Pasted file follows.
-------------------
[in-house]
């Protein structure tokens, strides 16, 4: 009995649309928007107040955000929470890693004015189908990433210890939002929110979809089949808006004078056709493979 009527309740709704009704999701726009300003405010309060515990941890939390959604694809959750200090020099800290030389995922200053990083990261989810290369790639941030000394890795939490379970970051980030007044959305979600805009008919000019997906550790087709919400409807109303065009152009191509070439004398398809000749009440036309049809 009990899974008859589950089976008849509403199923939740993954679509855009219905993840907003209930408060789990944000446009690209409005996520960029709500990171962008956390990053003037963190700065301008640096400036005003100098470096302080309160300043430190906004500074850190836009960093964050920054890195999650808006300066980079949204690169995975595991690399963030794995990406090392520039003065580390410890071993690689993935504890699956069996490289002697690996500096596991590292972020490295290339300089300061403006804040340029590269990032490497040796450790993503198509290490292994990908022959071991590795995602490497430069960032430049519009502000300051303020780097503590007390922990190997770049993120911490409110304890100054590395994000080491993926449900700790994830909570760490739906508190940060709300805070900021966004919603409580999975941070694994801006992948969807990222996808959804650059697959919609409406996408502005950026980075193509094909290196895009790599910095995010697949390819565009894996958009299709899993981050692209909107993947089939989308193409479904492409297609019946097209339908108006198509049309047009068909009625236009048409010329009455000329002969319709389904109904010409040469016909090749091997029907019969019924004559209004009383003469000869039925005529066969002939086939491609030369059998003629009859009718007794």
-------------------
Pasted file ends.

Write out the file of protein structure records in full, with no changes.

[in-house]
């Protein structure tokens, strides 16, 4: 009995649309928007107040955000929470890693004015189908990433210890939002929110979809089949808006004078056709493979 009527309740709704009704999701726009300003405010309060515990941890939390959604694809959750200090020099800290030389995922200053990083990261989810290369790639941030000394890795939490379970970051980030007044959305979600805009008919000019997906550790087709919400409807109303065009152009191509070439004398398809000749009440036309049809 009990899974008859589950089976008849509403199923939740993954679509855009219905993840907003209930408060789990944000446009690209409005996520960029709500990171962008956390990053003037963190700065301008640096400036005003100098470096302080309160300043430190906004500074850190836009960093964050920054890195999650808006300066980079949204690169995975595991690399963030794995990406090392520039003065580390410890071993690689993935504890699956069996490289002697690996500096596991590292972020490295290339300089300061403006804040340029590269990032490497040796450790993503198509290490292994990908022959071991590795995602490497430069960032430049519009502000300051303020780097503590007390922990190997770049993120911490409110304890100054590395994000080491993926449900700790994830909570760490739906508190940060709300805070900021966004919603409580999975941070694994801006992948969807990222996808959804650059697959919609409406996408502005950026980075193509094909290196895009790599910095995010697949390819565009894996958009299709899993981050692209909107993947089939989308193409479904492409297609019946097209339908108006198509049309047009068909009625236009048409010329009455000329002969319709389904109904010409040469016909090749091997029907019969019924004559209004009383003469000869039925005529066969002939086939491609030369059998003629009859009718007794």